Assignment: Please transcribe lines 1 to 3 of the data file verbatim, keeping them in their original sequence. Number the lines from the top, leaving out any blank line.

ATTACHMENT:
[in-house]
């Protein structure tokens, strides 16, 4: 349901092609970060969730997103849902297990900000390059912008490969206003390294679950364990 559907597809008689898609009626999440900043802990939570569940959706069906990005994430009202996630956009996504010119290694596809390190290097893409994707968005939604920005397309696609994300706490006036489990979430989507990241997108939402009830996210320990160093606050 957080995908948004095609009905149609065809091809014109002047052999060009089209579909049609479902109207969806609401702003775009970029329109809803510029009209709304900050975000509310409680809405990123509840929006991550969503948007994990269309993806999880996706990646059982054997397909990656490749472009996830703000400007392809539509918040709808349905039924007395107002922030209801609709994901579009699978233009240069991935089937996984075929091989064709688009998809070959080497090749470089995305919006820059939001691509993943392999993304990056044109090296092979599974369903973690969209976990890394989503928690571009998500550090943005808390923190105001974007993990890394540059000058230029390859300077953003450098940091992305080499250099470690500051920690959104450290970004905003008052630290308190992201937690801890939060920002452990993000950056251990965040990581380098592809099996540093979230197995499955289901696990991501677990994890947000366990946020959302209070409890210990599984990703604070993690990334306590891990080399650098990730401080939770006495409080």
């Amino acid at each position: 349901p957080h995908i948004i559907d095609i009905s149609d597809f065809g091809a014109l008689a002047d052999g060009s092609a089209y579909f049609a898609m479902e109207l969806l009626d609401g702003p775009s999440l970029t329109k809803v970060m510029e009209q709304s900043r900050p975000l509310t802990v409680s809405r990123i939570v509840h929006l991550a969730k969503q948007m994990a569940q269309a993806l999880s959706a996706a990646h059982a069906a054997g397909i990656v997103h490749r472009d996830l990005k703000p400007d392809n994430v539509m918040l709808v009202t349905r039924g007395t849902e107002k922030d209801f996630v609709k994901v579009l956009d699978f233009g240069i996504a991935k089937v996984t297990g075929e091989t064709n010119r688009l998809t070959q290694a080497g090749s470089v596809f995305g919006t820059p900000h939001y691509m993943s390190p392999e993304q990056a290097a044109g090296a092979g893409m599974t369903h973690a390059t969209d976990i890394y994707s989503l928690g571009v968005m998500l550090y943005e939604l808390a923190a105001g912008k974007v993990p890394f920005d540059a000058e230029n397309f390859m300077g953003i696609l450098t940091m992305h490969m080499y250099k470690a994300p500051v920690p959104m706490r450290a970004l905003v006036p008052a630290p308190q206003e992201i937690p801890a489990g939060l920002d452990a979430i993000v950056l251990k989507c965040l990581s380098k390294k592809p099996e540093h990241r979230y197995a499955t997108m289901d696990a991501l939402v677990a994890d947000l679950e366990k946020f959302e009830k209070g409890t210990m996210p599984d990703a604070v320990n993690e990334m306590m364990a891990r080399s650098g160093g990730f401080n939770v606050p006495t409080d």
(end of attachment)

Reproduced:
[in-house]
């Protein structure tokens, strides 16, 4: 349901092609970060969730997103849902297990900000390059912008490969206003390294679950364990 559907597809008689898609009626999440900043802990939570569940959706069906990005994430009202996630956009996504010119290694596809390190290097893409994707968005939604920005397309696609994300706490006036489990979430989507990241997108939402009830996210320990160093606050 957080995908948004095609009905149609065809091809014109002047052999060009089209579909049609479902109207969806609401702003775009970029329109809803510029009209709304900050975000509310409680809405990123509840929006991550969503948007994990269309993806999880996706990646059982054997397909990656490749472009996830703000400007392809539509918040709808349905039924007395107002922030209801609709994901579009699978233009240069991935089937996984075929091989064709688009998809070959080497090749470089995305919006820059939001691509993943392999993304990056044109090296092979599974369903973690969209976990890394989503928690571009998500550090943005808390923190105001974007993990890394540059000058230029390859300077953003450098940091992305080499250099470690500051920690959104450290970004905003008052630290308190992201937690801890939060920002452990993000950056251990965040990581380098592809099996540093979230197995499955289901696990991501677990994890947000366990946020959302209070409890210990599984990703604070993690990334306590891990080399650098990730401080939770006495409080």
């Amino acid at each position: 349901p957080h995908i948004i559907d095609i009905s149609d597809f065809g091809a014109l008689a002047d052999g060009s092609a089209y579909f049609a898609m479902e109207l969806l009626d609401g702003p775009s999440l970029t329109k809803v970060m510029e009209q709304s900043r900050p975000l509310t802990v409680s809405r990123i939570v509840h929006l991550a969730k969503q948007m994990a569940q269309a993806l999880s959706a996706a990646h059982a069906a054997g397909i990656v997103h490749r472009d996830l990005k703000p400007d392809n994430v539509m918040l709808v009202t349905r039924g007395t849902e107002k922030d209801f996630v609709k994901v579009l956009d699978f233009g240069i996504a991935k089937v996984t297990g075929e091989t064709n010119r688009l998809t070959q290694a080497g090749s470089v596809f995305g919006t820059p900000h939001y691509m993943s390190p392999e993304q990056a290097a044109g090296a092979g893409m599974t369903h973690a390059t969209d976990i890394y994707s989503l928690g571009v968005m998500l550090y943005e939604l808390a923190a105001g912008k974007v993990p890394f920005d540059a000058e230029n397309f390859m300077g953003i696609l450098t940091m992305h490969m080499y250099k470690a994300p500051v920690p959104m706490r450290a970004l905003v006036p008052a630290p308190q206003e992201i937690p801890a489990g939060l920002d452990a979430i993000v950056l251990k989507c965040l990581s380098k390294k592809p099996e540093h990241r979230y197995a499955t997108m289901d696990a991501l939402v677990a994890d947000l679950e366990k946020f959302e009830k209070g409890t210990m996210p599984d990703a604070v320990n993690e990334m306590m364990a891990r080399s650098g160093g990730f401080n939770v606050p006495t409080d």